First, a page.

Physical education
   
     

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Who taught you how to use your body?

This is a reasonable question, and most people could not give a decent answer.
Did anyone teach you:

  1. Healthy skeletal alignment?

  2. Optimal body use?

  3. How your muscles work?

  4. Coordination?

  5. Timing?

  6. How and why to relax your body?

  7. Balance?

  8. Proprioception? (relative position of body parts/awareness of how much strength is being applied)

  9. Rhythm?

  10. Mind/body unity?

  11. Leverage?

  12. Kinaesthetic awareness? (knowing where your limbs are positioned without needing to look)

  13. Biomechanics?

  14. Footwork?

  15. Biofeedback?

  16. Ambidextrous use of the limbs?

  17. Gait? (manner of walking)

Your parents probably did not teach this to you. School did not teach it either.


Reform

Physical Education at school should actually educate people on physical matters:

How to use your body in a healthy manner
Sport is relegated to an after school club for those who are 'sporty'
Kids who have postural/gait/movement issues should be given specialist rehabilitation in order to restore healthy body use
Personal hygiene and cleanliness should be taught
Ergonomics - sitting, lifting, good usage
Anatomical knowledge; leverage, balance, strength, stance, poise etc
How to avoid strain, discomfort, injury
Everyday body use


Bad habits


Many health problems are caused by the way in which we stand, walk, sit and use our bodies during everyday activities.
Headache, fatigue, stiff neck, bad knees, back problems are usually caused by our own bad habits.
Incorrect muscle use, imbalance, poor physical awareness, work and many forms of exercise only serve to perpetuate poor fitness and muscle
tension.


Solution

The solution is quite simple.
We need to discover how to use our bodies in a healthy, natural, balanced and comfortable manner.

From car seats to constrictive clothing, from chairs to shoes that distort posture, many features of modern life curtail our natural movement patterns.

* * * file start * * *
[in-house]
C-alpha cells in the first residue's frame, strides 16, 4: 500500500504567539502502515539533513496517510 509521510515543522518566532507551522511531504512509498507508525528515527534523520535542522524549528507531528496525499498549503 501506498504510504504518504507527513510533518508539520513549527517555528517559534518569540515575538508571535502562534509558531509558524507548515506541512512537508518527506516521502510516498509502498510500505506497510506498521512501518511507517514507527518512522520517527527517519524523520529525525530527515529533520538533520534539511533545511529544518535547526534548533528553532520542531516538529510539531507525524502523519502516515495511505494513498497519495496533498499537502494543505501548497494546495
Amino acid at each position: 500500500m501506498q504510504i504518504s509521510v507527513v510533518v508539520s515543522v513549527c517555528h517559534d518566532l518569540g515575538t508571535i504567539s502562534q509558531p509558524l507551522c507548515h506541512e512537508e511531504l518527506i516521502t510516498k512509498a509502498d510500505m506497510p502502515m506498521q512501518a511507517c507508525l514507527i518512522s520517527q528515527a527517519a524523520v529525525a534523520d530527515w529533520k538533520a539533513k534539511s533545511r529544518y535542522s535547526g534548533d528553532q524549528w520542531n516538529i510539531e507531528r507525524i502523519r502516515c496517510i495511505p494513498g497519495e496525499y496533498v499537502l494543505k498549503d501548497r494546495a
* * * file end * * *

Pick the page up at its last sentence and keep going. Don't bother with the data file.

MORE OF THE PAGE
(Liz Koch)

Taijiquan

Taijiquan is concerned with
re-training the body for optimal functioning.
To use the body skilfully, you must dynamically balance muscles within the body and use the bone structure in a healthy way.
We teach people to become incredibly aware of their own bodies.


Bones

Correct alignment of the body will enable you to use your body with less effort and greater strength.
Counteracting the force of gravity is a key consideration.
The vertebrae and joints must be free to move in a fluid, smooth manner.


Movement

Physical tension and bad muscular habits impede the ability to move spontaneously and freely.
Tension is the enemy of movement.
The more tense you are, the less you can move.


Muscles

Muscles serve two main functions: they help to hold the skeleton upright and they move the bones.
To move bones, one muscle releases (lengthens) and the other contracts (shortens) - this is healthy and normal.
The ideal measure of muscle tone is that you employ only as much contraction or release as is required to accomplish the task.
This is usually far less than you think...


Tensing-up

People fail to release a contracted muscle after it has moved the bone, or they over-use one muscle group at the expense of another.
'Tensing-up' is the habitual over-contraction of a muscle, such that it impedes joint movement and distorts the skeleton.
This causes imbalance, weakness and postural tension.


Mind/body unity

Modern life involves a lot of boring activities. People are accustomed to daydreaming or 'spacing out'.
Taijiquan necessitates complete attention. It helps the mind to become calm and centred.


Nervous system

The nervous system is responsible for gauging how much strength needs to be applied.
As you exert pressure upon an object, your body experiences resistance and there is biofeedback which tells you how much strength is necessary.


Faulty

Over time, the nervous system of most adults has become faulty, and it provides the
brain with inaccurate information.
Instead of applying only the necessary amount of strength, it is normal and comfortable to use an incredible excess.
This fatigues the muscles, blunts the nervous system and makes you clumsy.

Taijiquan represents optimal body movement, honed over centuries.

(Jessica Rose, PhD)


Optimal body

The aim of taijiquan is to teach and encourage optimal body use.
A body that is capable of spontaneous movement in any direction; comfortably, safely, with the necessary support and stability.
By sitting, standing and moving in a natural, healthy way you will feel energised, relaxed, comfortable and agile.
We encourage students to be fresh and open, supple and curious...


Little & often

Taijiquan advocates moderation; not taxing or tiring the body.
Rather than train for a lengthy period of time, aim to practice little & often.
20-30 minute increments, with rest breaks in-between is ideal.
Instead of pushing your body hard and putting it under duress, just do a little exercise.
Resting will keep your concentration sharp and offset fatigue.


Page created 2 March 1995
Last updated 18 May 2017